Hate Crimes Immigrants Lynching Media New Orleans


From Basil Russo’s email:

The Italian-American community had great success with respect to the New Orleans proclamation.

However, since several of the Italian-American organizations forwarded emails to The New York Times requesting an apology for its editorial supporting the New Orleans lynchings, The Times editorial department has arrogantly refused to discuss the issue with us.

 As a result, we are moving up the ladder and forwarding letters from all of our major organizations to The Times’ executive editor, publisher and its legal counsel.

We are also redoubling our efforts on our websites to encourage our members to forward emails demanding an apology.  All Italian-American organizations should be forwarding their letters to Mike Santo, who will serve as our point person with The Times.  Mike successfully initiated the effort to obtain the proclamation of apology from the city of New Orleans.

Below is a copy of the letter submitted by the ISDA. If you haven’t individually sent an short email to The New Times demanding an apology, please do so.

We need to win this battle.

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Hate Crimes History Immigrants Lynching

The Advocate: Cantrell to apologize for lynching of New Orleans Italians; but list of atrocities is much longer

Read the James Gill’s article

General Immigrants Lynching

Rope and Soap: how the Italians were lynched in the USA

Corda e sapone by Patrizia Salvetti

Between the late nineteenth and early twentieth century there were dozens and dozens of our emigrants lynched in the United States by citizens, by “good citizens”, who instead of trial used a brisk justice, immediately putting hand to the rope and soap to hang them, relying on complicity of public authorities.

The history of this violence gives us the measure of how the Italians, considered a middle ground between whites and blacks, were discriminated against.

American justice always sent the guilty of such nefarious intolerance unpunished, going so far as to argue in one case that the lynching had taken place “by the will of God”.

As for Italy, the government was often incapable of a reaction to the height of so much brutality.

The “price of blood”: this is how the humiliating reparations paid by the American federal government to the families of the lynched Italians were called, in exchange for a justice that they had not wanted to do.

Thus the Italian newspaper in the United States did not exaggerate, commenting bitterly: “These Italians are so cheap that it is worth lynching them all.”

A dramatic and too often forgotten chapter in the history of Italian emigration is here reconstructed on the basis of a largely unpublished documentation.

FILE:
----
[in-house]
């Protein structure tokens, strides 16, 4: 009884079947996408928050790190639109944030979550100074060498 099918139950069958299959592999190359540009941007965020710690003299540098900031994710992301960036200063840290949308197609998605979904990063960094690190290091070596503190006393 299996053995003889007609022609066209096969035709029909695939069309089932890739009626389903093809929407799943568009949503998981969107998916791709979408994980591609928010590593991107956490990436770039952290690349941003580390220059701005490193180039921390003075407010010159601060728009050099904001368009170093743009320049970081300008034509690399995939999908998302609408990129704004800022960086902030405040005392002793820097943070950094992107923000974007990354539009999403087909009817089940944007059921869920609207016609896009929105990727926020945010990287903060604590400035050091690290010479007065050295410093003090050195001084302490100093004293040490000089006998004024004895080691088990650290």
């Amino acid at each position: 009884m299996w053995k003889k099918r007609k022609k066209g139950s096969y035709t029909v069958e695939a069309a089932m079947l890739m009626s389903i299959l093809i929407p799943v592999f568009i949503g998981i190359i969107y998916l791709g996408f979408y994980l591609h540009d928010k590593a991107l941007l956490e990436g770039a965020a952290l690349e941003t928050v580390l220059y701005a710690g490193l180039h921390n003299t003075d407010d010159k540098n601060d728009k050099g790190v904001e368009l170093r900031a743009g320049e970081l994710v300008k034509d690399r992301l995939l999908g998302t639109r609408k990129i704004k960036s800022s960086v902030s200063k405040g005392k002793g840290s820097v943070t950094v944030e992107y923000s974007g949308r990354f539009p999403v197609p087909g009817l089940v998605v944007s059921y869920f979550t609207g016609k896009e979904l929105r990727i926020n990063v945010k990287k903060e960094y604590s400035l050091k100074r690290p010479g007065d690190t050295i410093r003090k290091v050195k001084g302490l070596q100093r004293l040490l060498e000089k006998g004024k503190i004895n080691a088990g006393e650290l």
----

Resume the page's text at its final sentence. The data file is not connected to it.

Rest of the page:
The author analyzes the diplomatic controversies that the lynching cases had generated between the United States and Italy, an Italy destined to collect a series of failures without ever succeeding in obtaining that the “lynchers” were actually prosecuted and punished.

Patrizia Salvetti, is a professor at “La Sapienza” University in Rome. She is the author of various publications on political history and social history in the contemporary age, in particular the history of Italian emigration in the Americas: in the United States, Nicaragua, Chile and Argentina.

Read this archived Italo/Americano article
Immigrants Lynching Riots


This is the email that Basil M. Russo, President of the Order of Italian Sons and Daughters of America, wrote on April 7 to the Editorial Board at The New York Times.

On March 14, 1891 a mob estimated to range from eight thousand to twenty thousand people hung, shot, and clubbed to death eleven Italian immigrants outside the parish prison in New Orleans.   This was the largest recorded mass lynching in American history.    Nine of the immigrants had been charged with the murder of the city’s police chief.  A lawful trial had been held and the jury found none of them guilty.    

These lynchings were then orchestrated by the city”s political and business leaders, who chose to show their disdain for our country’s legal system of justice by committing eleven murders of their own.     As repulsive and shocking as the mob’s actions were, the response  of several newspapers, as well as some of our country’s political leaders including future president Theodore Roosevelt, were even more offensive.    Not only did they fail to condemn the lynchings and demand that those who participated be prosecuted, but rather they sought to justify and even applaud the lynchings.      

The most tragic example was that of the New York Times Editorial Board which wrote in response to the lynchings:            

“These sneaking and cowardly Sicilians, the descendants of bandits and assassins, who have transported to this country the lawless passions, the cut-throat practices, and the oath-bound societies of their native country, are to us a pest without mitigations…   These men of the Mafia killed chief Hennessy in circumstances of peculiar atrocity…  Lynch law was the only course open to the people of New Orleans to stay the issue of a new license to the Mafia to continue its bloody practices.”        

It is unimaginable that such words would appear on the editorial page of the world’s most influential and respected journalistic institution.  

In keeping with its longstanding reputation of exposing and condemning prejudice in America, The Times should set an example by publishing an apology.   

On April 12th, the Mayor of New Orleans will offer a proclamation of apology to the Italian American community for the city’s sordid role in the lynchings.  

It would be a fitting day for The Times to publish an apology to the Italian American community as well, for the ugly stereotypes and the unconscionable anti Italian immigrant rhetoric it expressed in its editorial.